Latest posts by Palaisglide

sacrilege or what?

Posted: 08/08/2014 at 12:10

Barbara, for as long as I can remember the powers that be have wanted to ditch gardening programmes for some easy to produce pap. I am no expert but would have left GW where it was and moved the two half hour programmes up, they want to remember there are millions of gardeners out there who will not always remain silent.


Music in the Garden

Posted: 08/08/2014 at 09:41

Beau, at my age I am amazed as are my grandchildren that I find my way round the laptop, pictures are a mystery, well trying to post them, and my piano does record, I can add up to 12 instruments but getting that on here, well a bit like ice cream in the desert, no can do.

All those tunes have a memory of Dance Halls from the UK to Port Said the huge London Locarno's and the Hammersmith Palais especially, Girls of all ages the older ones would always be the best dancers, that often led to trouble but then that was my hobby, trouble I mean.


Music in the Garden

Posted: 07/08/2014 at 23:51

Lionel Blaire???? you go wash your mouth out now, six foot well muscled and never wear frocks. That would have gone down well while I marched 250 men round a parade ground. Parade mince gently to the right holding your rifles like Sonnen Blumen waving in the wind. Load your magazines with jelly babies and no biting the heads off first, yeh can just imagine it.

When I feel a bit down I get on the piano and play all the old Glen Millar tunes I used to dance to, "In the mood" gets well and truly jazzed up, "String of Pearls" "American Parade" then I slow down with "Sentimental Journey" usually finishing with "Don't go under the apple tree" depending on mood South American songs think Carmen Miranda without the fruit bowl on her head and best of all Tango's dancing with the best dancer in the Palais she melted into you, by the time it was over the place was like a steam bath. I have lived a bit Beau.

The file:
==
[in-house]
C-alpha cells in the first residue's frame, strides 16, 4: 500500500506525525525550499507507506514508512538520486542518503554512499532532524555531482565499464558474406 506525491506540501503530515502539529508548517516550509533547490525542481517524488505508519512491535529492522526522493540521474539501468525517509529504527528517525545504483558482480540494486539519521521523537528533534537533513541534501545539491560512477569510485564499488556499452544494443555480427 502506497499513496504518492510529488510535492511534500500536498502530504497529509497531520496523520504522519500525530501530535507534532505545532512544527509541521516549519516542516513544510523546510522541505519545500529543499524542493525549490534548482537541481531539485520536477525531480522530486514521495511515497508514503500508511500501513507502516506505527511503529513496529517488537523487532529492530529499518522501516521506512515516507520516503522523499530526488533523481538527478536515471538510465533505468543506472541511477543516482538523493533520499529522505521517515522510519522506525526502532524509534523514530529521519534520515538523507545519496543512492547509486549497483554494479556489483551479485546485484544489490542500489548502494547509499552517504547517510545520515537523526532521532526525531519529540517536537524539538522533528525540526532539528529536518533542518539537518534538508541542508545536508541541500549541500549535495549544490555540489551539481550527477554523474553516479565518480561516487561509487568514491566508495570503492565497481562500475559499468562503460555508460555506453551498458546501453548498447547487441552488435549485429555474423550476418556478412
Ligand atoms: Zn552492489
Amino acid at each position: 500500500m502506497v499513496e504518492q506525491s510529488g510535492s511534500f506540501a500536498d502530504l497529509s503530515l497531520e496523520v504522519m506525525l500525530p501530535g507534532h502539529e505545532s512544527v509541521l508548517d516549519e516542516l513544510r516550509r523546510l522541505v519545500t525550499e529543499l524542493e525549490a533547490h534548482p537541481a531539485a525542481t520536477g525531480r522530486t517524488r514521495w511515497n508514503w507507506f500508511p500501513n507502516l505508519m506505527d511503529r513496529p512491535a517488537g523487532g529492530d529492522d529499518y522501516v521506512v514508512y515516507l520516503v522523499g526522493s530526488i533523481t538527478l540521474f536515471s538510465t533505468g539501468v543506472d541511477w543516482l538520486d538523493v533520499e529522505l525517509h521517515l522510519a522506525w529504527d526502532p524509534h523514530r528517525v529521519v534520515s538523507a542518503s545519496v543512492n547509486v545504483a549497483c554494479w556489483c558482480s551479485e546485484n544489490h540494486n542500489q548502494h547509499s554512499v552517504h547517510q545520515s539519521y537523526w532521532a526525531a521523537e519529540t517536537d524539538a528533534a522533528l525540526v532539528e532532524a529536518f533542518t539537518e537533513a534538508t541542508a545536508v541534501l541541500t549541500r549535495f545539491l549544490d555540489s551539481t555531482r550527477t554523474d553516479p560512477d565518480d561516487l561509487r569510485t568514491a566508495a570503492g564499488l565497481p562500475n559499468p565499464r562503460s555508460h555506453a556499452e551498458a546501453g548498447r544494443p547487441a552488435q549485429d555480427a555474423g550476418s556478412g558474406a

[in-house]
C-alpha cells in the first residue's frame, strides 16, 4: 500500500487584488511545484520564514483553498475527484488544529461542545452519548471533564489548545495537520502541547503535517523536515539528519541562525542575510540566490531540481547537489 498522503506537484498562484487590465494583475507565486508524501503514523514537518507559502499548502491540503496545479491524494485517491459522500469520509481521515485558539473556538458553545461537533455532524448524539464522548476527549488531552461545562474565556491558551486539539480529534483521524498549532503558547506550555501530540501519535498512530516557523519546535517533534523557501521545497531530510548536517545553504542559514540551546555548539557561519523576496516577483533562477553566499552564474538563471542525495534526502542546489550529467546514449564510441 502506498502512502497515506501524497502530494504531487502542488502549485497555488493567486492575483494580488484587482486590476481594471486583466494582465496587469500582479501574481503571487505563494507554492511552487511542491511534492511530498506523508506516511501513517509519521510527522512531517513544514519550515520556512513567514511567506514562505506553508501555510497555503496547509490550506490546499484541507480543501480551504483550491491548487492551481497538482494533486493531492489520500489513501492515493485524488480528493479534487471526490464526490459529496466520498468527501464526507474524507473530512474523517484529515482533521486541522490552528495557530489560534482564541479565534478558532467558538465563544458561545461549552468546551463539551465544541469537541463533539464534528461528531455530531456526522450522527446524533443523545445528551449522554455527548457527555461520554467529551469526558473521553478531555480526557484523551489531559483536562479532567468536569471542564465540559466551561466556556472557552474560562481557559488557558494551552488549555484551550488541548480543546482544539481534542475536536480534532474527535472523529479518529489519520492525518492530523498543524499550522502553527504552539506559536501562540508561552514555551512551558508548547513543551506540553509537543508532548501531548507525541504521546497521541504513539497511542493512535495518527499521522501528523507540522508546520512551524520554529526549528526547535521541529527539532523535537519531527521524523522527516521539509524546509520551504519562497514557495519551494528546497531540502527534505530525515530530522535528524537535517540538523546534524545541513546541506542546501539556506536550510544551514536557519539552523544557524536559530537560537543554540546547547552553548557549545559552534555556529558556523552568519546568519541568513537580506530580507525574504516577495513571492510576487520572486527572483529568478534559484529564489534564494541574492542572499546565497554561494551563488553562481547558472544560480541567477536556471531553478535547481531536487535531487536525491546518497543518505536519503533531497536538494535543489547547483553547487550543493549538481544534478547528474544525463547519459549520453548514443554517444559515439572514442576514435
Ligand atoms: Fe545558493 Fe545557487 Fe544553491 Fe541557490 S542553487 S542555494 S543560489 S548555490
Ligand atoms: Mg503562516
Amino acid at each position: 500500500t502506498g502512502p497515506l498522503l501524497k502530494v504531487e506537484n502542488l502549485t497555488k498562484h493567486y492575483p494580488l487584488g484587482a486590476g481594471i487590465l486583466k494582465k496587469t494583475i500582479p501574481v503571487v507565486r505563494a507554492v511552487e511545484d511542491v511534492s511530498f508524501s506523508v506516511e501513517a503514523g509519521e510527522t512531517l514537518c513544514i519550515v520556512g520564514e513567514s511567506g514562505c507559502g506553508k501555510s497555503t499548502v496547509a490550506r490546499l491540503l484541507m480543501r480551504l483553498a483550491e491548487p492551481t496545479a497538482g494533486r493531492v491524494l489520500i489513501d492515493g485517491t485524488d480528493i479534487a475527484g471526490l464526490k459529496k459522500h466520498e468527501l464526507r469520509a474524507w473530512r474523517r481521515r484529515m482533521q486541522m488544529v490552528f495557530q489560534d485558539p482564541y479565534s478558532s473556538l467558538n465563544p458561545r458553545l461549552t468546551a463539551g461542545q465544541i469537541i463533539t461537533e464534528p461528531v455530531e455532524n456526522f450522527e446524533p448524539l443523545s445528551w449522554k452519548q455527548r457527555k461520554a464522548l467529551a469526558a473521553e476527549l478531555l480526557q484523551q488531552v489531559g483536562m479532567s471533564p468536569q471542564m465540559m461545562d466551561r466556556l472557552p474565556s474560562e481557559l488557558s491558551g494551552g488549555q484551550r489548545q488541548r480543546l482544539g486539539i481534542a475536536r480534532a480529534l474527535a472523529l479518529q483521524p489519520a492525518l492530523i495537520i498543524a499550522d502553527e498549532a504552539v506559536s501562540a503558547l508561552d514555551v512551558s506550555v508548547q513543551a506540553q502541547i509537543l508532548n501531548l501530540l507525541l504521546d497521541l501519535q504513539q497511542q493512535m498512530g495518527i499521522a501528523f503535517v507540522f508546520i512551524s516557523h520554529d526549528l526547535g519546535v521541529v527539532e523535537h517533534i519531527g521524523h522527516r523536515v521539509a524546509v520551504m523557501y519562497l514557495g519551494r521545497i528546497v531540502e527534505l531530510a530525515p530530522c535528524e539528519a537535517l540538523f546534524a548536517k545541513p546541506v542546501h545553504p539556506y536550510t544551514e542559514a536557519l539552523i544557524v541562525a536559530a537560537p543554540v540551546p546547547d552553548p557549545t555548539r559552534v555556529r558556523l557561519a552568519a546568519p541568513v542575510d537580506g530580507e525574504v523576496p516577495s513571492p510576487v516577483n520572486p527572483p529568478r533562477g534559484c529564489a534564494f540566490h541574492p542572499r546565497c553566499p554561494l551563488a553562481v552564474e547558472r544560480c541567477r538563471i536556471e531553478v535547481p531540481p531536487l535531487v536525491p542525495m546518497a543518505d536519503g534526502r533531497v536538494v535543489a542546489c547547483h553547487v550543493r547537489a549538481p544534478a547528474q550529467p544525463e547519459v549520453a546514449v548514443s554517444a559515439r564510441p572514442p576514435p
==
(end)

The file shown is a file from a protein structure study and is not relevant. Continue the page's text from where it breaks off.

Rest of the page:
Secondary Fencing

Posted: 07/08/2014 at 22:30

DIY shops have rolls of chicken wire or plastic netting which could be fastened to existing fence. For a little more money they have rolls of cane which would unroll across the gaps and can be cut to size. Have a walk around I think you would see plenty of reasonable things to fill the gaps.


Music in the Garden

Posted: 07/08/2014 at 22:24

Beaus Mum you will never know as I never did kiss and tell, being a dancer from a very early age got me into some situations though mainly I had fun.

Todays song "Ma belle ami" and yes it was with a girl so many years ago.


Music in the Garden

Posted: 07/08/2014 at 13:07

Beaus Mum, I have many old long players yesterday was Lyn Anderson, I got an interest as a wee lad watching Cowboy films we had singing cowboys back then. I still play some of the old time songs on my piano though South of the Border still rings a bell with me, I fell for a lovely lass who lived in Middlesbrough to us in Stockton North of the Tees that was south of the border, still is referred to in that way, alas nought came of it. Broken hearted I joined up and met a lovely Naafi girl the same night, we did very rapid get over it back then and as I moved from camp to camp many followed.